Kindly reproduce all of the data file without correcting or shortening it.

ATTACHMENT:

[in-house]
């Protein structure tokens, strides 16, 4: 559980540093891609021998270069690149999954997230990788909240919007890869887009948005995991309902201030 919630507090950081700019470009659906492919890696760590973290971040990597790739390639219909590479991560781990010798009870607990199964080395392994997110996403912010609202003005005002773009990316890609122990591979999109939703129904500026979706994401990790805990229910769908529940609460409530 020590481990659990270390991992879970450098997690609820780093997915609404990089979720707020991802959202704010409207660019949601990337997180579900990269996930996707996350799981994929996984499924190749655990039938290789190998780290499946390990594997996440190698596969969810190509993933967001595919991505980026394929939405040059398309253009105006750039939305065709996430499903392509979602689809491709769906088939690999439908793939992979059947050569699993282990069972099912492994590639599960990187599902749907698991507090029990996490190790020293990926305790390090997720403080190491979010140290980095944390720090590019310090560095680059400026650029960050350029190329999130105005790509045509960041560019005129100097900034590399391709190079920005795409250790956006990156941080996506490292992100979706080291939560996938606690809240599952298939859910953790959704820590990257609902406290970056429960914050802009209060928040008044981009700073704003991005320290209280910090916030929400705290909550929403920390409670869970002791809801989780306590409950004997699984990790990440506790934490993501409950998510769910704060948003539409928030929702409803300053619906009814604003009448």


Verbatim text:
[in-house]
């Protein structure tokens, strides 16, 4: 559980540093891609021998270069690149999954997230990788909240919007890869887009948005995991309902201030 919630507090950081700019470009659906492919890696760590973290971040990597790739390639219909590479991560781990010798009870607990199964080395392994997110996403912010609202003005005002773009990316890609122990591979999109939703129904500026979706994401990790805990229910769908529940609460409530 020590481990659990270390991992879970450098997690609820780093997915609404990089979720707020991802959202704010409207660019949601990337997180579900990269996930996707996350799981994929996984499924190749655990039938290789190998780290499946390990594997996440190698596969969810190509993933967001595919991505980026394929939405040059398309253009105006750039939305065709996430499903392509979602689809491709769906088939690999439908793939992979059947050569699993282990069972099912492994590639599960990187599902749907698991507090029990996490190790020293990926305790390090997720403080190491979010140290980095944390720090590019310090560095680059400026650029960050350029190329999130105005790509045509960041560019005129100097900034590399391709190079920005795409250790956006990156941080996506490292992100979706080291939560996938606690809240599952298939859910953790959704820590990257609902406290970056429960914050802009209060928040008044981009700073704003991005320290209280910090916030929400705290909550929403920390409670869970002791809801989780306590409950004997699984990790990440506790934490993501409950998510769910704060948003539409928030929702409803300053619906009814604003009448």